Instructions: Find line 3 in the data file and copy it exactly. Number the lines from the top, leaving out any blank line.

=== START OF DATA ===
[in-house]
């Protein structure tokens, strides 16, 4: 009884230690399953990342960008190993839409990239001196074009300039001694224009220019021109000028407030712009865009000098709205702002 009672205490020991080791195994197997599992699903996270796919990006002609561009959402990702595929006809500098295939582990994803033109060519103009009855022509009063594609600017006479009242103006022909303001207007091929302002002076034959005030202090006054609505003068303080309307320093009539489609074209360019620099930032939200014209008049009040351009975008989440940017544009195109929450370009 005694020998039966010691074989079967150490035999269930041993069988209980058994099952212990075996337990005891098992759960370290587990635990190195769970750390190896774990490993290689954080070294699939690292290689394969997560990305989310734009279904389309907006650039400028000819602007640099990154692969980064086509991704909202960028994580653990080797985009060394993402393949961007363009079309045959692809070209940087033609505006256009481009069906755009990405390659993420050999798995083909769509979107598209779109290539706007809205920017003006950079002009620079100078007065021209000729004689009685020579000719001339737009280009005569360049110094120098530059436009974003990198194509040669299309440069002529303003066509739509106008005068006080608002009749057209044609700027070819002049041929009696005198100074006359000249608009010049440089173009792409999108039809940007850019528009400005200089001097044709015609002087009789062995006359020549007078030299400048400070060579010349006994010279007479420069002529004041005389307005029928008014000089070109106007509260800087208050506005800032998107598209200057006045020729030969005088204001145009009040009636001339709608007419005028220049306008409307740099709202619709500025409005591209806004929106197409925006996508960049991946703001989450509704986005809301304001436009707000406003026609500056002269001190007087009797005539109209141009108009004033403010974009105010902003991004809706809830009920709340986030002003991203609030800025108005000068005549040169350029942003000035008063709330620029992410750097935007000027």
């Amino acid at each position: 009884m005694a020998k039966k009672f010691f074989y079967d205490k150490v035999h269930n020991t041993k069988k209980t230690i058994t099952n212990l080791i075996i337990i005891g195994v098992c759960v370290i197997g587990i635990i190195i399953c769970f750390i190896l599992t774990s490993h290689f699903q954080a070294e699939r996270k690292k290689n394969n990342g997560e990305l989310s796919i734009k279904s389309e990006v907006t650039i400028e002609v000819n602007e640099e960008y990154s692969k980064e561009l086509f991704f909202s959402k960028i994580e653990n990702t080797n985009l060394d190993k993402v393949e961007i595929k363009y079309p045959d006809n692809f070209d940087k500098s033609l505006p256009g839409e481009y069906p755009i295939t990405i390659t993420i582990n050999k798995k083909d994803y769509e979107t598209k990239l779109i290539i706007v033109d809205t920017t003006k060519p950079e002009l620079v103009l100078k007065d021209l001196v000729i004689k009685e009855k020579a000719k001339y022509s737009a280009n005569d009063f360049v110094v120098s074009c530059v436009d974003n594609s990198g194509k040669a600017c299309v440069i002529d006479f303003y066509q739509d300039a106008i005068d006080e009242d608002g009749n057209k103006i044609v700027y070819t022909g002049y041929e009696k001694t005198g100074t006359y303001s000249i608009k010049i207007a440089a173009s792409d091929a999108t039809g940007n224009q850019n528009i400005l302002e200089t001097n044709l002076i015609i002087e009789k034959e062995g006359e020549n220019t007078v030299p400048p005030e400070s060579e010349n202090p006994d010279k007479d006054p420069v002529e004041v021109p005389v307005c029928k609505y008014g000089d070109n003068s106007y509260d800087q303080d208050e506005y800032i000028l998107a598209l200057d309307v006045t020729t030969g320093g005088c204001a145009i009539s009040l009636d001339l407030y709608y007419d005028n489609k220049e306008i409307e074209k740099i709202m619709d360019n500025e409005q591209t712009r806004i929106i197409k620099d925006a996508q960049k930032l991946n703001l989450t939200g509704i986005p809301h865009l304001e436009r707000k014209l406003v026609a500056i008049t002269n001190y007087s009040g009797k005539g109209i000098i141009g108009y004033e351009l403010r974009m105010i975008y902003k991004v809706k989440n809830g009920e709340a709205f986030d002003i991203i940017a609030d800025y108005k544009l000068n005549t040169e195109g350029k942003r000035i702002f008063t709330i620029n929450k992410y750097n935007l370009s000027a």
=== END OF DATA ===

């Amino acid at each position: 009884m005694a020998k039966k009672f010691f074989y079967d205490k150490v035999h269930n020991t041993k069988k209980t230690i058994t099952n212990l080791i075996i337990i005891g195994v098992c759960v370290i197997g587990i635990i190195i399953c769970f750390i190896l599992t774990s490993h290689f699903q954080a070294e699939r996270k690292k290689n394969n990342g997560e990305l989310s796919i734009k279904s389309e990006v907006t650039i400028e002609v000819n602007e640099e960008y990154s692969k980064e561009l086509f991704f909202s959402k960028i994580e653990n990702t080797n985009l060394d190993k993402v393949e961007i595929k363009y079309p045959d006809n692809f070209d940087k500098s033609l505006p256009g839409e481009y069906p755009i295939t990405i390659t993420i582990n050999k798995k083909d994803y769509e979107t598209k990239l779109i290539i706007v033109d809205t920017t003006k060519p950079e002009l620079v103009l100078k007065d021209l001196v000729i004689k009685e009855k020579a000719k001339y022509s737009a280009n005569d009063f360049v110094v120098s074009c530059v436009d974003n594609s990198g194509k040669a600017c299309v440069i002529d006479f303003y066509q739509d300039a106008i005068d006080e009242d608002g009749n057209k103006i044609v700027y070819t022909g002049y041929e009696k001694t005198g100074t006359y303001s000249i608009k010049i207007a440089a173009s792409d091929a999108t039809g940007n224009q850019n528009i400005l302002e200089t001097n044709l002076i015609i002087e009789k034959e062995g006359e020549n220019t007078v030299p400048p005030e400070s060579e010349n202090p006994d010279k007479d006054p420069v002529e004041v021109p005389v307005c029928k609505y008014g000089d070109n003068s106007y509260d800087q303080d208050e506005y800032i000028l998107a598209l200057d309307v006045t020729t030969g320093g005088c204001a145009i009539s009040l009636d001339l407030y709608y007419d005028n489609k220049e306008i409307e074209k740099i709202m619709d360019n500025e409005q591209t712009r806004i929106i197409k620099d925006a996508q960049k930032l991946n703001l989450t939200g509704i986005p809301h865009l304001e436009r707000k014209l406003v026609a500056i008049t002269n001190y007087s009040g009797k005539g109209i000098i141009g108009y004033e351009l403010r974009m105010i975008y902003k991004v809706k989440n809830g009920e709340a709205f986030d002003i991203i940017a609030d800025y108005k544009l000068n005549t040169e195109g350029k942003r000035i702002f008063t709330i620029n929450k992410y750097n935007l370009s000027a």